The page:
Our tour guide took us all around the city centre, starting at Largo da Carioca, a square near the downtown. We stopped at the famous Confeitaria Colombo bakery for some delicious treats and visited 15th Square, the Imperial Palace, and vibrant Cinelandia, home to the theatro municipal, city hall, and the museum of fine arts. Towards the end of the tour we stopped into Havaianas, Brazils premier flip flop shop, before finishing at Escadaria Selaron, a set of stairs located at the base of Santa Teresa. Rio is located in the mountains and large parts of the city extend up into the hills. The neighborhood of Lapa borders Santa Teresa, which is located along the mountainside near the Corcovado. Escadaria Selaron starts in Lapa and ascends up into Santa Teresa. The steps were made famous by Chilean artist Jorge Selaron, who decorated more than 200 steps with colourful tiles of green, blue, and yellow for the Brazilian flag. The steps are incredible because partway through the project he ran out of money, but instead of asking for grants, he asked for people to donate tiles. The steps are now covered in tiles from all over the world and bring pride to the neighborhood of Santa Teresa.

Escadaria Selaron

Escadaria Selaron

The mountainside neighborhoods are actually an important part of Rio’s class system, which is largely split between the wealthy and the poor. The city originally expanded north from Centro before the wealthy eventually started developing the city in the south zone along the beaches. When slaves were freed in Rio in the mid 1800’s, many of the wealthy kicked them off their properties and with nowhere else to go, they started living in shanty towns up the sides of the mountains. These shanty towns now form Rio’s slums, or favelas, with the exception of Santa Teresa. They’re a defining and important part of the city, but the juxtaposition of the favelas against the beachside resorts really demonstrates Rio’s class disparity.

We had planned to take the tram up the Corcovado to see Christo Redentor in the afternoon, but when we arrived, we were told that it was clouded in at the top. We decided to visit the Jardim Botanico at the base of the mountain instead. Evidently the clouds didn’t stick around too long though because we had a great view of Christo Redentor from the garden. The Jardim was gorgeous and we spent an hour exploring all the different plants and animals we could find (based on its size, I’d call it more of a park than a garden). We saw tons of green macaws flying overhead and a great egret hanging out in the water, but our favourite was a group of tiny little marmosets that we saw jumping around in the trees!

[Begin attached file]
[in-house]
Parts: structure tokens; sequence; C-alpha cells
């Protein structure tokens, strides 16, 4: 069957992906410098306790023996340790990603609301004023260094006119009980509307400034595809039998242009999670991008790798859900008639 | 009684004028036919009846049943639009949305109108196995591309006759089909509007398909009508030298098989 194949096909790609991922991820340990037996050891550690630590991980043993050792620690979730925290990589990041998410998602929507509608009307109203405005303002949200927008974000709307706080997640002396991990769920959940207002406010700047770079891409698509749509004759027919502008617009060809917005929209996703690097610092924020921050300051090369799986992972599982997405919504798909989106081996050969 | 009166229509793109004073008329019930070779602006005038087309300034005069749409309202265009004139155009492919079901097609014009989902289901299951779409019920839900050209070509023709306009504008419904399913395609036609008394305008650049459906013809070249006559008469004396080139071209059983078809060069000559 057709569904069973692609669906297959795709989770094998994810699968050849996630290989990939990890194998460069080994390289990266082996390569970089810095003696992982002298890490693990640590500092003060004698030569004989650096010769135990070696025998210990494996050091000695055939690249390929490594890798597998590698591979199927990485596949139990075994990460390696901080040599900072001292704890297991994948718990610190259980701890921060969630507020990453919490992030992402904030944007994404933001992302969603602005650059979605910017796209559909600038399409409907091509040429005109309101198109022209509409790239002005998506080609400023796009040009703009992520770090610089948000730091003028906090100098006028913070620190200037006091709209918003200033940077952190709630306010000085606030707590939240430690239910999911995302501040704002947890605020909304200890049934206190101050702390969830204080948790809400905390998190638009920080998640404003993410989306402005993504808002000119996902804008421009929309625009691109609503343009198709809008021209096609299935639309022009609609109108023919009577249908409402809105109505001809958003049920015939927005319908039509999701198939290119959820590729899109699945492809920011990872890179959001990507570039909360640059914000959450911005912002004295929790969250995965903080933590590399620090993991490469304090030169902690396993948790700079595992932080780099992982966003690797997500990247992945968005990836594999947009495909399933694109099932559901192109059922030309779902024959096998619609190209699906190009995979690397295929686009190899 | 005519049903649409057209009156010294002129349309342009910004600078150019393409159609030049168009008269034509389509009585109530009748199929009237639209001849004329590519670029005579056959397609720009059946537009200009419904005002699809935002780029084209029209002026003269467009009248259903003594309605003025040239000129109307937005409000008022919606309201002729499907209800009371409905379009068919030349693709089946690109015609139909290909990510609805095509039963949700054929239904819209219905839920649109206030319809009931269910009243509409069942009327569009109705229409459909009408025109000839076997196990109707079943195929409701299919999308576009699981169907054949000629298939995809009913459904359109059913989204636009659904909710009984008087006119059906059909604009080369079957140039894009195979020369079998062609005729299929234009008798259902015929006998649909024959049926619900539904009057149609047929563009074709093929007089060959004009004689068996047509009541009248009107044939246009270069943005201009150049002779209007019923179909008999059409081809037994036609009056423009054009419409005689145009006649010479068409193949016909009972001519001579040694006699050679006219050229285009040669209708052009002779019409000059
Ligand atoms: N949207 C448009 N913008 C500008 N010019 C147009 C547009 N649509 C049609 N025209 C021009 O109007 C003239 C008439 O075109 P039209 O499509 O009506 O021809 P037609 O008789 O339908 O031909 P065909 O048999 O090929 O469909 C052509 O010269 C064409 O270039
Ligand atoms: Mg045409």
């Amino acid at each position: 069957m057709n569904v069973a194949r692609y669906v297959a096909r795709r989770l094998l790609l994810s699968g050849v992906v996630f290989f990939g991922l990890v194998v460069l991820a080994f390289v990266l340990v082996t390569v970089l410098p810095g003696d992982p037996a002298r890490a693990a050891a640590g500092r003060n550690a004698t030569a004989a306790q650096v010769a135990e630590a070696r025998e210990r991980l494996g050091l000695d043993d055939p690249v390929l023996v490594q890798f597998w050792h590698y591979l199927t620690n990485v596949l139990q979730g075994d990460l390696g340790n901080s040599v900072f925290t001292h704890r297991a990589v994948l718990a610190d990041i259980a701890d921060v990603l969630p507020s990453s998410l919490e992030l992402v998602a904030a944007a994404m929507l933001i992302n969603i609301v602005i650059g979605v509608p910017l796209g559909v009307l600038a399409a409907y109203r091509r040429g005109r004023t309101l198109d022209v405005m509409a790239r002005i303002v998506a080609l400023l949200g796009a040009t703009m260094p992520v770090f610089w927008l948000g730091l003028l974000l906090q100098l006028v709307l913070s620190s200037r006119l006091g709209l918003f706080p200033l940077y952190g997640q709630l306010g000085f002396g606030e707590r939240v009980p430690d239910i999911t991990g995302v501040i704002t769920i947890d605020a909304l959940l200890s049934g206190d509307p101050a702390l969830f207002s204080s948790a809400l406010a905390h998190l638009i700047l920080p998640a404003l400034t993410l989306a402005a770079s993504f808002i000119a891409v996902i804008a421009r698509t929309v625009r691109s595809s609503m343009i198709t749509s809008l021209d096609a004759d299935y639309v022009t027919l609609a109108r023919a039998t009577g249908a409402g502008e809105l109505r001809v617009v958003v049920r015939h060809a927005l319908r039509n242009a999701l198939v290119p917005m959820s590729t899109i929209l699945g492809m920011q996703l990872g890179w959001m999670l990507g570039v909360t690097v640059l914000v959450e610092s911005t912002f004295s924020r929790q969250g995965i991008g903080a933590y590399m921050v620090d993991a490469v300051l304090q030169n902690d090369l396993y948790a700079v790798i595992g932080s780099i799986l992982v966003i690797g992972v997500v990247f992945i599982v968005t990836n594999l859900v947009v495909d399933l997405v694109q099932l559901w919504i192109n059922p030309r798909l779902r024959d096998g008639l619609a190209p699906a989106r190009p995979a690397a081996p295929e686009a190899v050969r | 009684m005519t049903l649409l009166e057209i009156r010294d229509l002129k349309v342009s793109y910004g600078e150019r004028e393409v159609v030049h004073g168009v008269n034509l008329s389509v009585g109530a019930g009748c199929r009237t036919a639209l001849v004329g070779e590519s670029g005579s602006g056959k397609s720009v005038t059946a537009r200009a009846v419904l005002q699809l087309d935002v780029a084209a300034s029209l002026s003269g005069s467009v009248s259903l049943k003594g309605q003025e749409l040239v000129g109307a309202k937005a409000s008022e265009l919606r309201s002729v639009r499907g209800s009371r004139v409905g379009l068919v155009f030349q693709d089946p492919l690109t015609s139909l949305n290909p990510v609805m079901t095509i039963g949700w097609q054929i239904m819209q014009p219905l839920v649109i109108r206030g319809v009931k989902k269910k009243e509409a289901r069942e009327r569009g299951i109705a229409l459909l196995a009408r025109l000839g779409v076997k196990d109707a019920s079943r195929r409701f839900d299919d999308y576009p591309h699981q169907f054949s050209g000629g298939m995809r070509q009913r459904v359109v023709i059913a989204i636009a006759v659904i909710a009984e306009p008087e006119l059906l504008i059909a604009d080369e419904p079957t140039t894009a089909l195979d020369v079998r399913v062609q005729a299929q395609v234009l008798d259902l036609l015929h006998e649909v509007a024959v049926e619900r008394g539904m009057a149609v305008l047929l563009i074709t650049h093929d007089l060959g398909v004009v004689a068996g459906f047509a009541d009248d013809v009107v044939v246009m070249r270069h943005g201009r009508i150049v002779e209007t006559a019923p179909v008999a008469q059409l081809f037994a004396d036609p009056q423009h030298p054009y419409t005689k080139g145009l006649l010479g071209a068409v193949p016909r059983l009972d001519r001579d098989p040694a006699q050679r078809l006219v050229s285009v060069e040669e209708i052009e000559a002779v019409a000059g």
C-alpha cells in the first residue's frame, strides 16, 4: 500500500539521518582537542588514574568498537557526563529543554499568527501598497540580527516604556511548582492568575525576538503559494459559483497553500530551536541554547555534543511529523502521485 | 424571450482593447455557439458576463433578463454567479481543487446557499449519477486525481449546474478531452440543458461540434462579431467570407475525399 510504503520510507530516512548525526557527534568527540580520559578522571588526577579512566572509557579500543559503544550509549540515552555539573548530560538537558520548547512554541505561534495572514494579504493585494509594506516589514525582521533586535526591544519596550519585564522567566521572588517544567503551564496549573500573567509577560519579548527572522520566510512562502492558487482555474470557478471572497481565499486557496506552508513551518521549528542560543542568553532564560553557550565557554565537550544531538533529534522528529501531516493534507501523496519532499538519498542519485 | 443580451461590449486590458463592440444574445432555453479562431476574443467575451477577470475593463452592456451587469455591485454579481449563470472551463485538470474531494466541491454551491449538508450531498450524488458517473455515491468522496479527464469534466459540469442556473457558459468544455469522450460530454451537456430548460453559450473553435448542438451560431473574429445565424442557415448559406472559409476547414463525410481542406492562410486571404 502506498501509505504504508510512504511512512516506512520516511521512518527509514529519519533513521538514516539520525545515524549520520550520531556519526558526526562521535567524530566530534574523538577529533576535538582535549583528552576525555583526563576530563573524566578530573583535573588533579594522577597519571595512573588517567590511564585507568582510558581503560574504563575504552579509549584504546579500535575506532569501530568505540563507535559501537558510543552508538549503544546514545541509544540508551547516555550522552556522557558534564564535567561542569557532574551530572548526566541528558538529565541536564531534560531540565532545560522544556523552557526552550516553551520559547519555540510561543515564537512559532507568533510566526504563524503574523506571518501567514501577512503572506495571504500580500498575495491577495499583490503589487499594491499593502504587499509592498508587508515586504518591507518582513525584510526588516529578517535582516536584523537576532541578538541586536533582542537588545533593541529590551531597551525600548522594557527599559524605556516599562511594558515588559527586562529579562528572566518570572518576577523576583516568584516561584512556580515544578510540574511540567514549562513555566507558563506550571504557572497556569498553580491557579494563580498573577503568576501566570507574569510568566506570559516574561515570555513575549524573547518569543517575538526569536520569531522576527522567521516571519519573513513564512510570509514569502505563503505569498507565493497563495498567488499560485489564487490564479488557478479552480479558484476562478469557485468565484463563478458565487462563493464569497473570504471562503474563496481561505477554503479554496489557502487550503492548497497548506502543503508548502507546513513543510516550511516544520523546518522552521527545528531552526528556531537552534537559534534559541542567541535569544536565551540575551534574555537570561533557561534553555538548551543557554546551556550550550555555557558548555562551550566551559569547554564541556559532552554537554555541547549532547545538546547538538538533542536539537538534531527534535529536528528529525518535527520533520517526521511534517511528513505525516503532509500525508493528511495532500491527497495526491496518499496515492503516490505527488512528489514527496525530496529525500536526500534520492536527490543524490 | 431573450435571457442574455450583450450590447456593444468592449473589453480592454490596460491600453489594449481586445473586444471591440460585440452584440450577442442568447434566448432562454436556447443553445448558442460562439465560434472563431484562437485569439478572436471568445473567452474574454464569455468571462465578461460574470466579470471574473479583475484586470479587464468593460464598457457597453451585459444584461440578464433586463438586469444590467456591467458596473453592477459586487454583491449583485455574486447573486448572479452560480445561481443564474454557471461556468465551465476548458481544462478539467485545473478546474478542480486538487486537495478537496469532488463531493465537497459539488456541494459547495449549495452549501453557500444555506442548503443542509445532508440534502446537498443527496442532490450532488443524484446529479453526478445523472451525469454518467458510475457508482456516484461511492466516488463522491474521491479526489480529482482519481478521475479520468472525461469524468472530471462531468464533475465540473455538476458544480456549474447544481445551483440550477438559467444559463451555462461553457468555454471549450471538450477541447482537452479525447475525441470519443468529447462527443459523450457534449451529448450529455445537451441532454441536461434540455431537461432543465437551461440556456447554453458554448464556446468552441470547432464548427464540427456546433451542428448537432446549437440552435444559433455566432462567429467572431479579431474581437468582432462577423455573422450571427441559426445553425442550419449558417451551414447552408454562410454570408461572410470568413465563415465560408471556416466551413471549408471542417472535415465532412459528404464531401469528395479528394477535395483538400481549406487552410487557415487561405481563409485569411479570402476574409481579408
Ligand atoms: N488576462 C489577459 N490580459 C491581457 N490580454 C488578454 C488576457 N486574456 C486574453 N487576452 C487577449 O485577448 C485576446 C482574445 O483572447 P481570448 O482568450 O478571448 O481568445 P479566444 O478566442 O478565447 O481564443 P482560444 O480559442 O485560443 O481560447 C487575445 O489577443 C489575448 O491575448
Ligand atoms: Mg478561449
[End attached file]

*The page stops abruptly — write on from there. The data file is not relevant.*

Jardim Botanico

Jardim Botanico

We finished off the day with a huge bowl of Feijoada, Brazil’s national dish. It’s a meat stew cooked with black beans and served with rice. The flavour of the stew was delicious (so was the sausage in the stew), but we were surprised at the huge quantities of meat fat and gristle in the stew, so it wasn’t one of our favourites. Emily’s been eating vegan for the last few months, but she’s taking a break in Brazil. Lucky for me because Brazilians are huge meat lovers!

On our second day we left the city and had a wonderful day hiking in Tijuca National Park, one of Rio’s urban forests. Even though the park is surrounded by Rio, it’s so large that once you enter you feel as though you’ve completely left the city behind. We went into the park with our wonderful guide, Ed, as a party of six. The tour we were doing was called peaks and waterfalls and we started off visiting a few viewpoints and one of the parks many waterfalls. Unfortunately, Rio has been experiencing dryer summers lately and many of the waterfalls have been drying up. Ed was happy that the first waterfall we visited was almost up to it’s normal flow.

We started hiking around 11am and spent about 5 hours in the jungle. We first hiked to Pica da Tijuca, which was thought to be the highest peak in Rio for many years, up until they got GPS and realized that another peak was 6 meters higher. Tijuca is still the most beloved though! We hiked up through the jungle for about 400 meters in elevation until we reached a set of stairs carved into the stone. The steps ascend along the side of the mountain to the peak. They were constructed in the early 1900’s in preparation for a visit from the king of Belgium. The king loved adventure and rock climbing, so they decided to build the steps to show him one of Rio’s best views. However, the king loved rock climbing so much that he was disappointed to see the steps and instead used ropes to climb up the mountainside parallel to the new stairs.

View from the stairs in Tijuca National Park

View from the stairs in Tijuca National Park

We opted to take the steps. It was a pretty steep and scary climb and Ed told us to strictly watch our feet as we went, so when we finally stopped and he told us to turn around, we were privileged to the most amazing view of Rio! We could see the city sprawled out beneath us, with Guanabara bay and the city of Niteroi behind it. We ate our lunch at the top while enjoying the beautiful view. We were literally above the clouds, so the other side of the peak was clouded over when we reached the top. Fortunately, they cleared out just before we left and we had another incredible view of the rolling hills and peaks of Parque da Tijuca, all the way out to the Atlantic Ocean.